By the eighteenth century, writes Adam Zamoyski, four fifths of the world's Jews lived in Poland.
Volume 26 Issue 2 February 1976
The eldest son of Edward III took a decisive part in the battles of the Hundred Years’ War and was regarded as a paragon of chivalry. C.T. Allmand describes how the Black Prince, as he would become known, was his father’s chief lieutenant in Aquitaine, 1355-72.
M. Foster Farley describes how a powerful attack on the State of South Carolina, by the British fleet and army was met and valiantly repulsed.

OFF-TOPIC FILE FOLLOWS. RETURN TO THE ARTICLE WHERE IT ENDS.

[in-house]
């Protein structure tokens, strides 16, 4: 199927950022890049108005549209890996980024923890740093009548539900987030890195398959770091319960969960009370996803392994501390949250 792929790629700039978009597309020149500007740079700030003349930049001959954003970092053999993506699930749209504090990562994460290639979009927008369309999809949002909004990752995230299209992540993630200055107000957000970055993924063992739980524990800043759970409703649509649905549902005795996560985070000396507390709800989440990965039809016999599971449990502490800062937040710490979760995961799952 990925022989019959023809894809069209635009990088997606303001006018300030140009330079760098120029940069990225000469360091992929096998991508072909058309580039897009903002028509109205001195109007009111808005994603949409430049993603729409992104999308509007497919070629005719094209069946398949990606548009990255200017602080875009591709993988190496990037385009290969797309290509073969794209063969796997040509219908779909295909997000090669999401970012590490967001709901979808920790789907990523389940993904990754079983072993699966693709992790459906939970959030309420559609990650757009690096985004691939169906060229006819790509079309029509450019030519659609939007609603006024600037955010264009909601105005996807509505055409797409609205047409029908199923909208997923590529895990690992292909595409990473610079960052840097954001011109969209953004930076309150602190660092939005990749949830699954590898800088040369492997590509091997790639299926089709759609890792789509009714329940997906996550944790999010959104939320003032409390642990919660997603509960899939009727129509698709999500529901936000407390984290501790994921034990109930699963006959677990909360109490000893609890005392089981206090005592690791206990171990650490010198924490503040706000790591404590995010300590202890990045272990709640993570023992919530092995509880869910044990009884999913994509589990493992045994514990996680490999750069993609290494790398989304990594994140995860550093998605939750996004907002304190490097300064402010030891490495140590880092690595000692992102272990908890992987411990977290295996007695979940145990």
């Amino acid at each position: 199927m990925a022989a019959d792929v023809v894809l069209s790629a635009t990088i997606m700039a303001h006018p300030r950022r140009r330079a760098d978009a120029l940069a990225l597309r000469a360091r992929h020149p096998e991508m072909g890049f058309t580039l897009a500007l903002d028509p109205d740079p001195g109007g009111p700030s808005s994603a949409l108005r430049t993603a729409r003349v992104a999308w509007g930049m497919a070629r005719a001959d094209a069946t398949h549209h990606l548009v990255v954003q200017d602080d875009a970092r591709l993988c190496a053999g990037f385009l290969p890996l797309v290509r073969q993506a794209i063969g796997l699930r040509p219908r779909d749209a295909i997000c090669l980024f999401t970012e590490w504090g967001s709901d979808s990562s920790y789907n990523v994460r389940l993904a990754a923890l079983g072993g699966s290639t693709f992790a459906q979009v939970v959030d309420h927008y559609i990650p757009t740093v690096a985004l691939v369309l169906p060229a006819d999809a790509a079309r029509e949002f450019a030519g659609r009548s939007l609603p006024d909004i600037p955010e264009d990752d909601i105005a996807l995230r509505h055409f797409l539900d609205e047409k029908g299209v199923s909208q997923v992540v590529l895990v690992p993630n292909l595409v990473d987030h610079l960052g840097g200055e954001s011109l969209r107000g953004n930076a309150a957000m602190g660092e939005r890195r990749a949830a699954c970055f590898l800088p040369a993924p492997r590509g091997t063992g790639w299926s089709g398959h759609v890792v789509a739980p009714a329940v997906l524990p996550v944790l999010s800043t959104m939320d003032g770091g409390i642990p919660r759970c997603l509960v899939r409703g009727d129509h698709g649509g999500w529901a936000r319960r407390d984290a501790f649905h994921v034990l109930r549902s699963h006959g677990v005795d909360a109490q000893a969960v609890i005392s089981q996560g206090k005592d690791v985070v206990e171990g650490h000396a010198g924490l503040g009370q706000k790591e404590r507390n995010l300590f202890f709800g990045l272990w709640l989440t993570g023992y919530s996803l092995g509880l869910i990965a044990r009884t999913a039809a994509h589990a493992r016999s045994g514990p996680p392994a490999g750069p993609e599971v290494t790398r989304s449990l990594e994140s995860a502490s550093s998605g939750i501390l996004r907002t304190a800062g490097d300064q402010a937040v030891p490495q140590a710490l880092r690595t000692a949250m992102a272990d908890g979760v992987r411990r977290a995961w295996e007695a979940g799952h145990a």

J.H.M. Salmon profiles an important - but largely forgotten - historian of the ancien régime, whose main theme was expansion in Asia and in the New World.
Thomas More and his family moved into his ‘Great House’ in Chelsea in 1518. L.W. Cowie describes their life there, until More's arrest in 1534.
Michael Grant describes how, when Etruscan civilization burst into flower, among its most characteristic products was a wealth of splendid jewels.
Joanna Richardson takes the reader on a culinary tour of the French capital, asking why, for several centuries, Paris has been the gastronomic capital of the Western world.